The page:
Lifestyle and Living
Feb 2022 | By Catherine Daley
In conversation with Donna Curtin DVM, Practice Owner and Veterinarian, Hanover Veterinary Hospital, whvc.ca
The answers below suggest general guidelines, only. It is always recommended to consult with your veterinarian, because like people, each animal has their own unique personality and health requirements.
What type of pet would you recommend for a more mature pet owner?
Many senior pet owners enjoy smaller dogs and cats. If a large dog gets ill, it can be difficult and dangerous to move them, while a sick cat can easily be transitioned to a veterinary facility in a carrier. Overall, the choice of the ideal pet is very personal and with preparation and planning, many older clients enjoy all sorts of different pets.
What shots should a new puppy or kitten have?
The initial requirements for vaccination may change from region to region, however, most new puppies will need their first Distemper, Parvo, and Parainfluenza vaccination around eight weeks of age, while kittens should get their initial Herpes, Calicivirus, and Panleukopenia vaccination at eight weeks.
At what age can you get a pet fixed?
The general guideline has always been six months.
For dogs, there are a couple shifts to this recommendation. We recommend spaying or neutering small breeds when the adult teeth have come in. This is because some little dogs are notorious for not losing their baby teeth correctly, so we can then help with the baby teeth at the same time as their spay or neuter procedure.
Alternately, in larger breed dogs, there are some studies to suggest that there are possible health benefits to waiting until they are 12 to 14 months of age, like the potential reduction in orthopedic condition, including hip dysplasia. These benefits would need to be weighed against the increased risks of breast cancer for females who are spayed at a later age, or aggression concerns in some intact male dogs.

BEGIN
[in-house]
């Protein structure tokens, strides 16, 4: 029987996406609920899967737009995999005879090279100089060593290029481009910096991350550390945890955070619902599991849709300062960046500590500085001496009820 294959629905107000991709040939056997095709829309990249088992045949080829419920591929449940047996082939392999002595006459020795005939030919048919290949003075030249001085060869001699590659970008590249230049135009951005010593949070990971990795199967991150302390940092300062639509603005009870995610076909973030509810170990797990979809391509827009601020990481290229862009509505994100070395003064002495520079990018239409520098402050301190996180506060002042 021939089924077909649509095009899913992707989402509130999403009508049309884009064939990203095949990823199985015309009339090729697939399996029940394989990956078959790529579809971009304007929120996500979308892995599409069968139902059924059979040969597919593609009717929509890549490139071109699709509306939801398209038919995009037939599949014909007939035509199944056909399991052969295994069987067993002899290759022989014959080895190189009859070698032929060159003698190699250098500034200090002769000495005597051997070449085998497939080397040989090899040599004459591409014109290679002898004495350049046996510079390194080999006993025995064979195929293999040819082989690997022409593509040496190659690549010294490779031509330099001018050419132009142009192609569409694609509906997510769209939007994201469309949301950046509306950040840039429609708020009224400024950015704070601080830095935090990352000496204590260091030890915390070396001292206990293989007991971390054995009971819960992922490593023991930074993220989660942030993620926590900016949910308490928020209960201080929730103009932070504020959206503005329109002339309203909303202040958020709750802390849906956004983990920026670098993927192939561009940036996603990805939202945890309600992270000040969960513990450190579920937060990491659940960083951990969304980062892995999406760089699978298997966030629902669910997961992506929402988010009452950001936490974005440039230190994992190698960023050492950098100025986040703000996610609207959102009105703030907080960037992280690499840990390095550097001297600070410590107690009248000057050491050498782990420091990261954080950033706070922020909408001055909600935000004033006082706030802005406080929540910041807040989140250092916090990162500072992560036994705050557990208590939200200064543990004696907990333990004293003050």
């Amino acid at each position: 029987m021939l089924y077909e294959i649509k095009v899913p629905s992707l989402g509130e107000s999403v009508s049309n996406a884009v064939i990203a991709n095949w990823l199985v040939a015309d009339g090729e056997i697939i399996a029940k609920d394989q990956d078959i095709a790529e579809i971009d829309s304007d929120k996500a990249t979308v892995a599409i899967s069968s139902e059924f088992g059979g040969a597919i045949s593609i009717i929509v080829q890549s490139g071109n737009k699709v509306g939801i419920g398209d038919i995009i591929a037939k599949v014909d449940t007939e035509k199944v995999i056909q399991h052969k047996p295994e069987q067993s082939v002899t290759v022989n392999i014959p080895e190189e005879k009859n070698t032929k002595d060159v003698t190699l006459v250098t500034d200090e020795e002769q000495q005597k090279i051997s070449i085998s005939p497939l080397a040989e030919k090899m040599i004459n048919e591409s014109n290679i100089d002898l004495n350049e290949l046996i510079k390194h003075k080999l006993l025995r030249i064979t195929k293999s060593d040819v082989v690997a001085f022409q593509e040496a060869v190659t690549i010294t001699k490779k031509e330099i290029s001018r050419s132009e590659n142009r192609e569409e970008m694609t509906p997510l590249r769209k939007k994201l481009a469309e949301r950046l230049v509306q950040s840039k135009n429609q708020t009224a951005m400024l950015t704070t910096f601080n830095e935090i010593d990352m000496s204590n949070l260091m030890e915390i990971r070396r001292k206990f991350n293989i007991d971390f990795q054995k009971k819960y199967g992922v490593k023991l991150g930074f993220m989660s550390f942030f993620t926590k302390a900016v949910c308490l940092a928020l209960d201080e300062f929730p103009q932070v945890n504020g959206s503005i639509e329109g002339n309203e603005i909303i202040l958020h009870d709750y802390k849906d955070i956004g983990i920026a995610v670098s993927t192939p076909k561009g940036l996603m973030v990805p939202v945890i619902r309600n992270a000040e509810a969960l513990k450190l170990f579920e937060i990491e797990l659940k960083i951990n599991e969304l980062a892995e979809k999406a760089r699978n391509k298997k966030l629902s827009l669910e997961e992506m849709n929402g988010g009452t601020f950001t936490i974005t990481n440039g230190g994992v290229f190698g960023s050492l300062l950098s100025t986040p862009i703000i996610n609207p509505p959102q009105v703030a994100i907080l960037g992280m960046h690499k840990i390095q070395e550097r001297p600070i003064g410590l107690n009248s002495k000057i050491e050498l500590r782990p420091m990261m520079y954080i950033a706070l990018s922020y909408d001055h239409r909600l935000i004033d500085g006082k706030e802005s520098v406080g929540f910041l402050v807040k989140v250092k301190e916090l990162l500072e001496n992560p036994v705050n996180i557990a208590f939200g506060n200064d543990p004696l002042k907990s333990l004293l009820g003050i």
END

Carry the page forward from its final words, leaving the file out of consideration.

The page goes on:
With regard to cats, is declawing still a common practice?
Declawing cats is no longer common practice in Ontario, and many veterinary practices no longer offer this service. There is no medical benefit to the surgical removal of a cat’s toes, and studies have shown that we are doing harm, as this procedure can leave cats in untreated pain and discomfort.
Can you advise as to how much, and how often, a certain breed, size or stature of pet should be fed?
Unfortunately, there isn’t a one size fits all response. For example, a new puppy usually adopted around eight weeks of age, will need frequent, smaller meals of a higher energy diet. Puppies also need properly balanced mineral contents for growth and development.
On the flip side, many senior cats benefit from a more reserved protein level to protect kidney function and for a less-active lifestyle. Both will benefit from healthy levels of essential fatty acids to encourage brain development and learning in the puppy, and to help retain cognitive function in the senior cat.
There are calculations to determine energy requirements depending on the age and weight of a pet. Your veterinary team can help to advise the amount of pet food, depending upon the calories per cup of the chosen diet.
Raw food is very popular these days. Your comment?
Raw foods do seem to be on the rise in popularity. In consultation with boarded veterinary nutritionists, their best advice has always been to provide a balanced meal that is nutritionally available. Raw foods are not as digestible, and the nutrients more difficult, or unavailable, for your pet’s needs. Cooked diets make the nutrients easier for your pet to digest and to absorb.
Also, depending on the brand and reputation of the diet, not all commercially available raw foods have been properly balanced. Finally, there is a risk with feeding raw, due to the potential for increased ingestion of bacteria like Salmonella. Studies have shown that pets who eat raw diets can contaminate the home with Salmonella, which could be a risk to young children or immunocompromised individuals.
The choice to feed raw should be made with full knowledge of potential risks, and in discussion with your veterinarian.
There are so many choices when it comes to food. Wet or dry? Or a combination of both?
The choice to feed a wet diet, or a cooked kibble diet is a personal choice. The best diet is nutritionally balanced, suits the individual pet’s needs, is reputable, affordable and a diet that your pet enjoys. As a veterinarian, it is nice if a pet, especially cats, get the occasional canned-food meal, because we then have the option of offering canned if needed to treat various health conditions.
An interesting fact is that most pet owners believe that by feeding a kibble diet they are helping to keep their pet’s teeth clean. However, studies show there is no difference to the cleanliness of a pet’s teeth – both diets accumulate plaque and tartar the same. To help keep the teeth clean, you need to feed them a specially formulated diet that has been proven to prevent plaque and tartar accumulation.